As this summary suggests, this is an ambitious work, and, as one always fears for such endeavors, it doesn't always fulfill its ambitions. Time, as Faulkner himself knew, is the invariable enemy. In this case, time take two tolls. First, the rush to make such a book for modern academic purposes--a constraint most of us feel--has resulted in several forced oversimplifications that might not have occurred had the writer had more time for reflection. One oversimplification results from the failure to create a useful critical view based on the valuable insights of Bakhtin about the "chronotope." This element now is mainly just an assertion, not an illuminating discussion of the fictionist's opportunities and achievement. Another oversimplification results, despite Gutting's recognition of Faulkner's intertextuality with himself, from occasional uncritical conflations of late work with early work in rationalizing Faulkner's representations of a "deep South."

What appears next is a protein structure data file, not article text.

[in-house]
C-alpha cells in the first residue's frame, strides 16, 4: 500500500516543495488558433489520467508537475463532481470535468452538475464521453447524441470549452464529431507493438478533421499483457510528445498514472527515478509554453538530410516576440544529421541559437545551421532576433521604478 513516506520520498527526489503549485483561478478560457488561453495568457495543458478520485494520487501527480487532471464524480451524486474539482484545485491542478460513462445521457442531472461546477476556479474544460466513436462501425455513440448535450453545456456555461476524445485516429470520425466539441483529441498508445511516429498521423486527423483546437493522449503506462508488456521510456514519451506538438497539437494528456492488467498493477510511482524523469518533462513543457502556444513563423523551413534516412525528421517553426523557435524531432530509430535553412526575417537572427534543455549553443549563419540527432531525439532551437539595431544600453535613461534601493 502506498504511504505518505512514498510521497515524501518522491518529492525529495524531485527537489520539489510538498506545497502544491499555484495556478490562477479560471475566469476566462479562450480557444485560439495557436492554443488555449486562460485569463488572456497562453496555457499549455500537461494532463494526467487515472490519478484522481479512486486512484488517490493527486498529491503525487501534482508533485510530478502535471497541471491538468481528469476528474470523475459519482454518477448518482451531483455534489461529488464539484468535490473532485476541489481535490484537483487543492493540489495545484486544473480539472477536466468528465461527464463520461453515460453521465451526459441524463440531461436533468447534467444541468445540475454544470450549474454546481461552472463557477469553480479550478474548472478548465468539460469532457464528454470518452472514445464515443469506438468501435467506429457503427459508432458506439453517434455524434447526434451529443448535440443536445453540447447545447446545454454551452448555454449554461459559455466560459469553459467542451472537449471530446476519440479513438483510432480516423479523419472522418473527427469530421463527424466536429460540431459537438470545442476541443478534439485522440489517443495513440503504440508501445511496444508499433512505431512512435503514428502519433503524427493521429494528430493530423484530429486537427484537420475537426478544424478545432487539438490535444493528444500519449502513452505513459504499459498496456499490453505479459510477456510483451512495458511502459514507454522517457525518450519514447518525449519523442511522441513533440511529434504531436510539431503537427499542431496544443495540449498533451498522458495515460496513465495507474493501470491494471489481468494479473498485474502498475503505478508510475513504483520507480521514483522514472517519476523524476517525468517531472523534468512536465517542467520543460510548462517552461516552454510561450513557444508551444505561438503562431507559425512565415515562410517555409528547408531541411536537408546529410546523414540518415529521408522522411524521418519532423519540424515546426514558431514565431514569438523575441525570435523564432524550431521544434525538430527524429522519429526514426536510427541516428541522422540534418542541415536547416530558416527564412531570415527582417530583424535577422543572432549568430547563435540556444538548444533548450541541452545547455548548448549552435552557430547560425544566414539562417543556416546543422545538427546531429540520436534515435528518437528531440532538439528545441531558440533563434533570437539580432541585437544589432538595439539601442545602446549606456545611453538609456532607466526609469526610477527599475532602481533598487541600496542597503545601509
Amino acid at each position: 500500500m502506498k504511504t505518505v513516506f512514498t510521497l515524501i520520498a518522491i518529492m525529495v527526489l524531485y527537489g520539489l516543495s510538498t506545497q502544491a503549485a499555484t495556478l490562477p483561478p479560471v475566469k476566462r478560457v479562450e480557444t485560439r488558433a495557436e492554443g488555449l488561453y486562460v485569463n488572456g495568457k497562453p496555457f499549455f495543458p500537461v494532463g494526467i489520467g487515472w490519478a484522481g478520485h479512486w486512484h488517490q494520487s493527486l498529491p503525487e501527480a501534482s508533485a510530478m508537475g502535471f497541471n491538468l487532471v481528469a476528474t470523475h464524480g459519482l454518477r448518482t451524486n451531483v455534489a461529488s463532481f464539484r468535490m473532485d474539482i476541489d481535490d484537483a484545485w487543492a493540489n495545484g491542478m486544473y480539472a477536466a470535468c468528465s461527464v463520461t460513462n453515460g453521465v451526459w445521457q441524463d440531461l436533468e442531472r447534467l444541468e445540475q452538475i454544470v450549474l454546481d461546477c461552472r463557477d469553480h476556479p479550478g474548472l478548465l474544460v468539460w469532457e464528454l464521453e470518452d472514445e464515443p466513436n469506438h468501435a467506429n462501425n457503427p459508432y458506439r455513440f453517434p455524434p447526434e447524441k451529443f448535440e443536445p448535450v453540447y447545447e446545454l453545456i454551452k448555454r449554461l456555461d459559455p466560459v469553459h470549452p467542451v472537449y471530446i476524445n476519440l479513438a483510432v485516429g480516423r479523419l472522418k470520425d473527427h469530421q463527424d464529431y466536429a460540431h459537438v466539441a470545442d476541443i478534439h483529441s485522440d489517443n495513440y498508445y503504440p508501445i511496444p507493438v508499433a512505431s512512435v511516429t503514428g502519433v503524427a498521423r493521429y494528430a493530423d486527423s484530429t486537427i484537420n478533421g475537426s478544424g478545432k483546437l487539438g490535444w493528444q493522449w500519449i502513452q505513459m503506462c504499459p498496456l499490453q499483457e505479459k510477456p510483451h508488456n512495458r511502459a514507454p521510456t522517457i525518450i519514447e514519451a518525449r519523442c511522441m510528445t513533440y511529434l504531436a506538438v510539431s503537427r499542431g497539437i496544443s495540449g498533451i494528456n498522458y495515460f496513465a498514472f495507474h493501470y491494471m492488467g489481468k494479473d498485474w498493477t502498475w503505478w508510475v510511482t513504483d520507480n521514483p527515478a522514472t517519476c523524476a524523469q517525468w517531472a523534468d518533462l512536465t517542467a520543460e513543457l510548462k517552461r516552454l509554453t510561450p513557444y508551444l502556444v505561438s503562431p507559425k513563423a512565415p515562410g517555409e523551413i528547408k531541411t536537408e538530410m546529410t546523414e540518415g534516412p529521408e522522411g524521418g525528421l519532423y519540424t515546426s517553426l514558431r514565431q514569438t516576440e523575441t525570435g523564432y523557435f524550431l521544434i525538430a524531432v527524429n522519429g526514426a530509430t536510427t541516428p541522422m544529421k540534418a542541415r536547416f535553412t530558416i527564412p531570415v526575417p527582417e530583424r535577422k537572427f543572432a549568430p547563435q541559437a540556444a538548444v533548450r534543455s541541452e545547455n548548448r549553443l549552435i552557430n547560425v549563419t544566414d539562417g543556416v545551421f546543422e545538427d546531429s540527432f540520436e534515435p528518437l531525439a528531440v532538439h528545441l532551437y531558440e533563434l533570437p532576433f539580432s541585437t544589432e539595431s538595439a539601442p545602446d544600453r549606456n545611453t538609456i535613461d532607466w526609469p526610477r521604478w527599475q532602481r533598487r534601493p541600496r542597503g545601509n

In this regard, the often illuminating discussion of Faulkner's maps never takes up the issue of how the first and second makings of the map--including the circumstances under which each was made--affected Faulkner's "county" and his representation of it in words. By in effect starting with the maps, Gutting may have missed the chance for an important discussion of how Faulkner's mental and fictional Yoknapatawpha before the maps may have floated a good deal more freely within North Mississippi than it did after the maps. She appears, for example, to avoid the problem that Sanctuary represents for the placement of Jefferson vis-a-vis Oxford and the University of Mississippi. Though it's clear from the maps, and especially from the later fiction, that one can conceive of Yoknapatawpha as a kind of wheel with Jefferson as its hub (though one quote sets Frenchman's Bend as hub to the roads leading away from it), Gutting grinds the wheel thesis without illuminating it as an inevitable figure in Faulkner's carpet. What she has to say about the fictional county's river boundaries on the maps--Faulkner's using the real rivers of Lafayette County with artistic license--is stimulating and might be expanded upon to complement the wheel concept.